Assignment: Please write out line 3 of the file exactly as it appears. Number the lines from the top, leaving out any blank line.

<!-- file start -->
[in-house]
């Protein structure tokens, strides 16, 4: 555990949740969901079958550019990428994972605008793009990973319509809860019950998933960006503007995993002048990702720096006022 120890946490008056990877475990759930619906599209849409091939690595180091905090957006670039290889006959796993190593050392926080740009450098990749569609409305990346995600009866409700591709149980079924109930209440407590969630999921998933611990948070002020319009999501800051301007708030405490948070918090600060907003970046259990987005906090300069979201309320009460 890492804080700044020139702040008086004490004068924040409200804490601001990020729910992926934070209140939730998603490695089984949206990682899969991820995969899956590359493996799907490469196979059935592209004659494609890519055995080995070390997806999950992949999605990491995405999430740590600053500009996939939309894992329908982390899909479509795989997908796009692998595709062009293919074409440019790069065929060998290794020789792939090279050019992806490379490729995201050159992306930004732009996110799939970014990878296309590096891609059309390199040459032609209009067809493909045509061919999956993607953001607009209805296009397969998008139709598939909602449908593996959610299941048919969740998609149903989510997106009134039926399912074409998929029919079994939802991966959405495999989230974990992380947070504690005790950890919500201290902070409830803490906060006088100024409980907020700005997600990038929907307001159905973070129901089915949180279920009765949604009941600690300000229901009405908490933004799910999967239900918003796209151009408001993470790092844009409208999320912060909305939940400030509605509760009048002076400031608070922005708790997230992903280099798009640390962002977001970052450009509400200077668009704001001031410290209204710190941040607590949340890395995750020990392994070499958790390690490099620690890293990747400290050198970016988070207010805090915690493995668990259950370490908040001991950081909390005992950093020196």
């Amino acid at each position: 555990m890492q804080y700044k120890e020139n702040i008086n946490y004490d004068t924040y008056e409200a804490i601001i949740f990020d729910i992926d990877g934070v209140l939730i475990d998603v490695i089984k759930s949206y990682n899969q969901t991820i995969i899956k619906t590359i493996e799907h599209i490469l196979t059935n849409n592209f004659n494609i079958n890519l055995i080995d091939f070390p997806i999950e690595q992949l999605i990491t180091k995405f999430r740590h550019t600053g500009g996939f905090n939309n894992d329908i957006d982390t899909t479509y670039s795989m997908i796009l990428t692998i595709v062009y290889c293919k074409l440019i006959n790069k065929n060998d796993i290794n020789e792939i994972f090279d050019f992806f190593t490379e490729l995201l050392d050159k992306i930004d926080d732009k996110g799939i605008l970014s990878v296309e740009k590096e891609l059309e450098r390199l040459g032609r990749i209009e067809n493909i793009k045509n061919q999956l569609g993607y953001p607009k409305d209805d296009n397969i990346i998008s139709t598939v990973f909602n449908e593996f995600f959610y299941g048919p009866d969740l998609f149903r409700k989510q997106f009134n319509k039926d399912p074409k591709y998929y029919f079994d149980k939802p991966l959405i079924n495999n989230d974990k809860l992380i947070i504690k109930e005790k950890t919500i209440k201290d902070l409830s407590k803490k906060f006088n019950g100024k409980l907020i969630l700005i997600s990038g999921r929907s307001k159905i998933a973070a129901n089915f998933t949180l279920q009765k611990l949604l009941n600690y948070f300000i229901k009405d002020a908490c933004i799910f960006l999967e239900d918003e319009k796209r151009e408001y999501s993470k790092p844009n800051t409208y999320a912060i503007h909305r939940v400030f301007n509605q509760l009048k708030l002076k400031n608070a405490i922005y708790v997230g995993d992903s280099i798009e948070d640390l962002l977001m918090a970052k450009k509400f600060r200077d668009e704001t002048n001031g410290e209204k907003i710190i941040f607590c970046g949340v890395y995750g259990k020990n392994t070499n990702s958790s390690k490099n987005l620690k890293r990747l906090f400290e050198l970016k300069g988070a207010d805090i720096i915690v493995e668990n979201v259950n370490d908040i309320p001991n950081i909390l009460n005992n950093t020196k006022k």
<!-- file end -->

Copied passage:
């Amino acid at each position: 555990m890492q804080y700044k120890e020139n702040i008086n946490y004490d004068t924040y008056e409200a804490i601001i949740f990020d729910i992926d990877g934070v209140l939730i475990d998603v490695i089984k759930s949206y990682n899969q969901t991820i995969i899956k619906t590359i493996e799907h599209i490469l196979t059935n849409n592209f004659n494609i079958n890519l055995i080995d091939f070390p997806i999950e690595q992949l999605i990491t180091k995405f999430r740590h550019t600053g500009g996939f905090n939309n894992d329908i957006d982390t899909t479509y670039s795989m997908i796009l990428t692998i595709v062009y290889c293919k074409l440019i006959n790069k065929n060998d796993i290794n020789e792939i994972f090279d050019f992806f190593t490379e490729l995201l050392d050159k992306i930004d926080d732009k996110g799939i605008l970014s990878v296309e740009k590096e891609l059309e450098r390199l040459g032609r990749i209009e067809n493909i793009k045509n061919q999956l569609g993607y953001p607009k409305d209805d296009n397969i990346i998008s139709t598939v990973f909602n449908e593996f995600f959610y299941g048919p009866d969740l998609f149903r409700k989510q997106f009134n319509k039926d399912p074409k591709y998929y029919f079994d149980k939802p991966l959405i079924n495999n989230d974990k809860l992380i947070i504690k109930e005790k950890t919500i209440k201290d902070l409830s407590k803490k906060f006088n019950g100024k409980l907020i969630l700005i997600s990038g999921r929907s307001k159905i998933a973070a129901n089915f998933t949180l279920q009765k611990l949604l009941n600690y948070f300000i229901k009405d002020a908490c933004i799910f960006l999967e239900d918003e319009k796209r151009e408001y999501s993470k790092p844009n800051t409208y999320a912060i503007h909305r939940v400030f301007n509605q509760l009048k708030l002076k400031n608070a405490i922005y708790v997230g995993d992903s280099i798009e948070d640390l962002l977001m918090a970052k450009k509400f600060r200077d668009e704001t002048n001031g410290e209204k907003i710190i941040f607590c970046g949340v890395y995750g259990k020990n392994t070499n990702s958790s390690k490099n987005l620690k890293r990747l906090f400290e050198l970016k300069g988070a207010d805090i720096i915690v493995e668990n979201v259950n370490d908040i309320p001991n950081i909390l009460n005992n950093t020196k006022k």